The city received its present name from the post office, which had officially changed its name from South Cottonwood Post Office to Murray Post Office in 1883, after the Civil War general, Eli Murray, territorial governor of Utah from 1880 to 1886.
After a riot and fire were started by a rowdy group of smelter workers in a local saloon, a local newspaper editor began agitating for the settlement to be incorporated. The final incorporation committee drafted a petition in 1901 and created an intense campaign on both sides of the incorporation battle. An incorporation election was held on November 18, 1902. Those in favor won, and C.L. Miller was elected Mayor by a margin of three votes. Salt Lake County recognized the election results as official on November 25, 1902, and the city was officially recognized as a Third Class City by the State of Utah on January 3, 1903.
Center of industry
Murray’s central location in Salt Lake Valley made it a convenient location for industry. Construction of the Woodhill Brothers' smelter in 1869 initiated Murray's industrial history. In 1870, Murray produced the first silver bars smelted in Utah. In 1899, American Smelting & Refining Company (ASARCO) was organized by combining the Germania and Hanauer smelters. The smelters continued to dominate the local economy until the close of the ASARCO lead smelter in 1949. Business and commercial enterprise prospered along with the smelter industry. Murray's industry would later include a water plant, lighting system, canning factory, flour mills, and brickyards. Many of those employed at the Franklyn and Germania smelters were immigrants from Scandinavian countries who had joined the LDS church in their homeland and moved to Utah; most spoke little English. The Scandinavian population settled in the area west of State Street and was large enough to hold separate LDS services in the Swedish language. (See Murray LDS Second Ward Meetinghouse). The Scandinavians eventually dispersed, and with the exception of their meetinghouse, few ethnic reminders remain in this section of Murray. Joe Hill, the Industrial Workers of the World labor activist came to Murray in 1914 to rally laborers working at the smelters and nearby mines. He was arrested for a double homicide in Salt Lake City while recovering from a gunshot wound at the Murray home of Edward and John Eselius, that was located on 4800 South (then known as 17th South St.) and Plum Street.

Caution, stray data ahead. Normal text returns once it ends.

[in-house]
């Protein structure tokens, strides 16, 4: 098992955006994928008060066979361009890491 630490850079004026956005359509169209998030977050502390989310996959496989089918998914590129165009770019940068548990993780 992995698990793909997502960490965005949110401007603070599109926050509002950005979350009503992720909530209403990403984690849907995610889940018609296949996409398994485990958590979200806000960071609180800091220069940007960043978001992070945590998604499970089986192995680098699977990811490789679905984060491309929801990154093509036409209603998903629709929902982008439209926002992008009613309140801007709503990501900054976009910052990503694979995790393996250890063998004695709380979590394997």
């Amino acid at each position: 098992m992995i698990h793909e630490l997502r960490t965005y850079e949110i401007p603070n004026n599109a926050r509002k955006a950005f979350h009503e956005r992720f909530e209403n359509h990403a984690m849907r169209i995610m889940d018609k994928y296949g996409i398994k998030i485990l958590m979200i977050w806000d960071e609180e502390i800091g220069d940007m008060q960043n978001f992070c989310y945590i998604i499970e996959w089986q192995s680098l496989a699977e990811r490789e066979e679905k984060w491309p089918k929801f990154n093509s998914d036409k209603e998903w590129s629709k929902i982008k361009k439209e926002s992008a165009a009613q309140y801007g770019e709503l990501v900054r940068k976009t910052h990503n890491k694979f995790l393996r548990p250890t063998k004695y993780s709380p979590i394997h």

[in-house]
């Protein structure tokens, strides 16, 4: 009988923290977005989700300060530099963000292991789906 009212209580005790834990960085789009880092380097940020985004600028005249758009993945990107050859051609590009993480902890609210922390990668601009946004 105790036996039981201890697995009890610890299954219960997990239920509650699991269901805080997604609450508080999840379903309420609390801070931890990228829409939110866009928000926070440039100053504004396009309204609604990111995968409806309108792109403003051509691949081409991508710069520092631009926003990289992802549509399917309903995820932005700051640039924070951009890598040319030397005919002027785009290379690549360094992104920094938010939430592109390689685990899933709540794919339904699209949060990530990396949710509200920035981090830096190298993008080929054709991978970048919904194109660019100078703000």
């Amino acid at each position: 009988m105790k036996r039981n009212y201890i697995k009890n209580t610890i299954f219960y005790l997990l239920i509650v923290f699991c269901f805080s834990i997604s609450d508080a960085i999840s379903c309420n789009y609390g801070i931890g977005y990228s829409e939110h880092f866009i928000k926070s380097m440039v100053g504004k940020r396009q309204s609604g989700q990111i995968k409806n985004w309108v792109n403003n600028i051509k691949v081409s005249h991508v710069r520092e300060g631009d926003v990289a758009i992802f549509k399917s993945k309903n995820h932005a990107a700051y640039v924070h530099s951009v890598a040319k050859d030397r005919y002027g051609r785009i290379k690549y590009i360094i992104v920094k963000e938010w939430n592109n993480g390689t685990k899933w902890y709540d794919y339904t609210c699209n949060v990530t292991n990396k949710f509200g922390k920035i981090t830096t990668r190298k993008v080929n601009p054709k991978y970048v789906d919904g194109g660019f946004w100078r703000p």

"Bergertown", a cluster of homes south of 4800 South Street on Little Cottonwood Creek, was settled by Swiss immigrant Christian Berger prior to the town's industrialization. Simple small two-room frame houses without paint and running water characterized this side of town. Bergertown quickly became an immigrant enclave, as the population were mainly employees of the smelters. A few original homes remain among modern retail establishments.
Murray's industry suffered greatly in the 1930s depression. The smelters began to close in 1931, and major industry had nearly vanished by 1940. Murray was quick to take advantage of various federal projects to compensate for this economic loss. In 2000, to avoid designation as a Superfund site, the landmark ASARCO Smelters were imploded, and Intermountain Healthcare purchased the site for its Intermountain Medical Center. As landmarks, the smelters are remembered in Murray City’s logos and trademarks.
Post-World War II to present